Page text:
Rachael (pronounced with an emphatic rolling of the beginning R- “Rrrrachael”) was a short, melancholic student who had been a student of English and French at the University of Havana for the past three years. She came up to the door downstairs wearing bronze-tinted knockoff sunglasses and listened quietly to the instructions of our hostess Marta, who spoke to her with the same grandmotherly slowness with which she had originally addressed us. Rachael nodded as she listened to the lecture, though already, you could tell, she was in no mood to follow any sort of itinerary.
Despite the slight rung of body fat that clung against her torso, she was nonetheless a beautiful girl, and managed to hide her depressive nature with a quiet charm and inclination to laugh that suited her perfectly to the task of guiding us around town for the first time.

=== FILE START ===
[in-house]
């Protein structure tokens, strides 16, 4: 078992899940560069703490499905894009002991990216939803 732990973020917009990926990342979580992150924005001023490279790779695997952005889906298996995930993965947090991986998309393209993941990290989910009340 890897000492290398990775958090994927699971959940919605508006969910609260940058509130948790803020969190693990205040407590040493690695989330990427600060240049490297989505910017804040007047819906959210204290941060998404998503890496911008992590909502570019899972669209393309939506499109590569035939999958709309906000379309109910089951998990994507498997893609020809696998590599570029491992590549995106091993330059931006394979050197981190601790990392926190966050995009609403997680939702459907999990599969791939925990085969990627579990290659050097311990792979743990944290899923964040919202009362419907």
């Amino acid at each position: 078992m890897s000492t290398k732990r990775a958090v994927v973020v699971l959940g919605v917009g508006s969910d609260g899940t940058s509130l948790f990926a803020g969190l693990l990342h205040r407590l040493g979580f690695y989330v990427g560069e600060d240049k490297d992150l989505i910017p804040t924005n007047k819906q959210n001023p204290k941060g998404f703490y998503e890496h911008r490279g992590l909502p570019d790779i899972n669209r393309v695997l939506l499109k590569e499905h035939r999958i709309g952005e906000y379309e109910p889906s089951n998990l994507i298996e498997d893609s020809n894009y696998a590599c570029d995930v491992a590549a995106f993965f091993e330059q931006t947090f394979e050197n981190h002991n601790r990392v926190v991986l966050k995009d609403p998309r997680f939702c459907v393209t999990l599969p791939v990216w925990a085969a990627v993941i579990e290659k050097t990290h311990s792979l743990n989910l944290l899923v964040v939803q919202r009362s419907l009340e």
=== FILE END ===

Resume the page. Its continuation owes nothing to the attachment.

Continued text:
Eating in a crowded, sweaty, streetside café where a mass of people had conglomerated under the fans of the open-air veranda to escape the oppressive mid-afternoon humidity, we dug into heavily loaded plates of arroz y pollo while Rachael, at our curious requests, regaled us with different aspects of her life.
Her fiancée, who she spoke about with a wispy glow of longing in her eyes, had escaped to Miami in search of better job opportunities (when, or more importantly how he got to Miami, I didn’t bother to ask.) One day, she hoped, she’d be able to join him in south Florida and perhaps create a new life with him there.